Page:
I thank you for keeping me in mind. I have only the Graziano, and I am not in the position to invest in another machine. I've owned mine since 1967, and used it for gain for 16 years. It has been very reliable, with only three clutches and the selenium rectifier failing. The only other troublesome thing I've experienced is the spindle turning on without activating the joy stick. I learned that the micro switch contacts slowly erode, depositing a conductive film inside the micro-switch. When that happens, it conducts enough to activate the forward clutch (It's never happened with the reverse clutch). One hopes that it doesn't happen when one is using a chuck wrench. That would certainly not be a good thing, nor would it be good if one was taking a measurement with a micrometer. I've formed the habit of putting mine in neutral when working with the stopped spindle. Solution is to replace the micro-switch, which is also difficult to obtain, as they made a change in the height, so newer switches won't fit in the crowded housing.

H
Wise people talk because they have something to say. Fools talk because they have to say something.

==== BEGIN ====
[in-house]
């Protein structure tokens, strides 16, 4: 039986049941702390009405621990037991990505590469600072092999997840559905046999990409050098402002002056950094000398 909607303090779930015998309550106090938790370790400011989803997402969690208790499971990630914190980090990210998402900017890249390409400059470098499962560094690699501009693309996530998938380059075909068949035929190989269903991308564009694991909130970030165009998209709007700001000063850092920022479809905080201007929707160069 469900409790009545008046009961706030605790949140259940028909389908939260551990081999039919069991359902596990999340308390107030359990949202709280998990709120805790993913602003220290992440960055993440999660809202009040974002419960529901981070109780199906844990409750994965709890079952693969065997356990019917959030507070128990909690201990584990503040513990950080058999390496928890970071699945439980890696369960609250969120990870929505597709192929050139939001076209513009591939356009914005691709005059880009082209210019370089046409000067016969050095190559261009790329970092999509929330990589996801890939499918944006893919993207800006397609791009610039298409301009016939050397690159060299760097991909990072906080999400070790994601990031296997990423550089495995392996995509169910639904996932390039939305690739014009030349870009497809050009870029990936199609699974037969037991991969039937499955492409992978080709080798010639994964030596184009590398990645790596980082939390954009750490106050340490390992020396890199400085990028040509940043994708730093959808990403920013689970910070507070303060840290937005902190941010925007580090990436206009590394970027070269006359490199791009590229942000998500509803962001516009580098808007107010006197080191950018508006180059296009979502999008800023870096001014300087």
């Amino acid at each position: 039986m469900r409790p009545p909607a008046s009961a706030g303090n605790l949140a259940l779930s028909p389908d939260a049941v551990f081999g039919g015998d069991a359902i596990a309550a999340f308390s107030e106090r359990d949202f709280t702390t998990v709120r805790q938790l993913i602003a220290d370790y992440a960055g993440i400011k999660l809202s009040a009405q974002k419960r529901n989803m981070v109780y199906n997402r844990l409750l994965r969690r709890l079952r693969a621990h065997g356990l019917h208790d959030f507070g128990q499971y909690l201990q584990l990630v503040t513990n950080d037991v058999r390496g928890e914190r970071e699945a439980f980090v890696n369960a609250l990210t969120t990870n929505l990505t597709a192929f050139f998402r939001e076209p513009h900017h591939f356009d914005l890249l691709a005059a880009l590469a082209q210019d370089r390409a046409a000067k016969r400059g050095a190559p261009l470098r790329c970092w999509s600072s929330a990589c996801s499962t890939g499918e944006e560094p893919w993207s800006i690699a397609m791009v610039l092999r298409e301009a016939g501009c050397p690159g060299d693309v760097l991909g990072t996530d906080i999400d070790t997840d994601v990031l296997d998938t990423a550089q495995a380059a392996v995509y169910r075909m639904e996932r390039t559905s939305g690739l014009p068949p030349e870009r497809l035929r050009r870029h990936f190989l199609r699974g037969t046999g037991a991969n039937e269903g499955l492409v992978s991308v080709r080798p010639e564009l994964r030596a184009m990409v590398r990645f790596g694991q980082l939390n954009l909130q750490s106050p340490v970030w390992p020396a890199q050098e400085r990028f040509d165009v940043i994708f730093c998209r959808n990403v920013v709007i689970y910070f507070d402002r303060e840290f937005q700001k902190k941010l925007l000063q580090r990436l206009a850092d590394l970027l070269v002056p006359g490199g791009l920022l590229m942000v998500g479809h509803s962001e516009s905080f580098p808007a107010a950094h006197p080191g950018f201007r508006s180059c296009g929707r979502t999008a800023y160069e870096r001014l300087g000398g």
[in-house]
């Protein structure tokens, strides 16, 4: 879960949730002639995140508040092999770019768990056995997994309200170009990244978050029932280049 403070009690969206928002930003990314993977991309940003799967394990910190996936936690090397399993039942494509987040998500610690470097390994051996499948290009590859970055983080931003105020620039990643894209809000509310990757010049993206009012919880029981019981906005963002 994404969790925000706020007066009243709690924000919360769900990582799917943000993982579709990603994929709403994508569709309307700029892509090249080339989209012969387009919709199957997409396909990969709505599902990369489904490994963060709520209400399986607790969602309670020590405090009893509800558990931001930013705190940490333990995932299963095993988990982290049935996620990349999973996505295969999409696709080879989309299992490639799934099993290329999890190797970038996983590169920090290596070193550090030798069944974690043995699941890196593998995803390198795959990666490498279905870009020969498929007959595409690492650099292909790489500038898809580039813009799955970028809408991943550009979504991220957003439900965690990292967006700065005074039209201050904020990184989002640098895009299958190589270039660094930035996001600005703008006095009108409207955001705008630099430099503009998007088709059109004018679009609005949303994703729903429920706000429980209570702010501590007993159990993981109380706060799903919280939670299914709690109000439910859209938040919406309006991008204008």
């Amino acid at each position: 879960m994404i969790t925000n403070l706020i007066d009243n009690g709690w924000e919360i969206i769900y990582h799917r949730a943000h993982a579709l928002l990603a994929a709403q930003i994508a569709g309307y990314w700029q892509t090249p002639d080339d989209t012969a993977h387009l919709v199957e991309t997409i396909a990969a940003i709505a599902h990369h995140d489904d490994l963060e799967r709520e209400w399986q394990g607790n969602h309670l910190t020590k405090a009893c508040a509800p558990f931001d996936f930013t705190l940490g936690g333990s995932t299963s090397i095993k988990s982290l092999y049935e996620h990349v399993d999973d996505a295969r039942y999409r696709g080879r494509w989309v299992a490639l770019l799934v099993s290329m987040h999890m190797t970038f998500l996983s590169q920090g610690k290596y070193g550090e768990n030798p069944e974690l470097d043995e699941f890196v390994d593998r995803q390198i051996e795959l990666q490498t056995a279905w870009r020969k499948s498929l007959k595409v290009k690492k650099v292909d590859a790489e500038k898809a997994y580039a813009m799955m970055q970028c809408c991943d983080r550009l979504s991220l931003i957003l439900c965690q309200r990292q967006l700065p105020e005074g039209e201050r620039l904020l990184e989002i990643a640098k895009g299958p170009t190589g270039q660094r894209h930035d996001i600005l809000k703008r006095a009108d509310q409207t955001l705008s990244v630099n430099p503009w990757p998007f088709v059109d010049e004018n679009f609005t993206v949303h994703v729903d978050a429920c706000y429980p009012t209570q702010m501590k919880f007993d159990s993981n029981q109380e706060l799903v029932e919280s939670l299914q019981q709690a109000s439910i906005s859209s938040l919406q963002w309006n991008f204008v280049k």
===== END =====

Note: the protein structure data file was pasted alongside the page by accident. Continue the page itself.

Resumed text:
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liveaboard
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Re: Graziano SAG12

Post by liveaboard » Thu Nov 21, 2019 3:22 am

I just saw a Graziano sag 14 for sale near me ; $8,000.

If I were a rich man, I'd be on my way to have a look...

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Bill Shields
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Re: Graziano SAG12

Post by Bill Shields » Thu Nov 21, 2019 7:22 am

It was someone in the Milan, Italy area where our company offices are (were) located.

They are out there; https://www.machinio.com/graziano/lathes?page=3#results
Too many things going on to bother listing them.

Tld2375
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Re: Graziano SAG12

Post by Tld2375 » Thu Nov 21, 2019 1:16 pm

This is all great info! Thanks everyone!
The interesting thing about this is, there never was any indication of anything going wrong. Everything worked perfectly until one day it didn’t. I’ve owned this machine for 25 years and its been rock solid. The fuses are the same ones in it when l got it. The thing in the lower right that someone said looks like a rectifier is actually a fuse holder.
It appears that it might have been added at some point before my ownership began.
The three fuses on the left are good and the single one on the right(missing in the pic) has blown. So l guess that one (3amp) is for the control circuit. Does anyone know how much current the control circuit should Draw? I have a power supply that could be wired in to test it, but it would be helpful if l knew how much current is normal.

Patio
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Re: Graziano SAG12

Post by Patio » Thu Nov 21, 2019 4:09 pm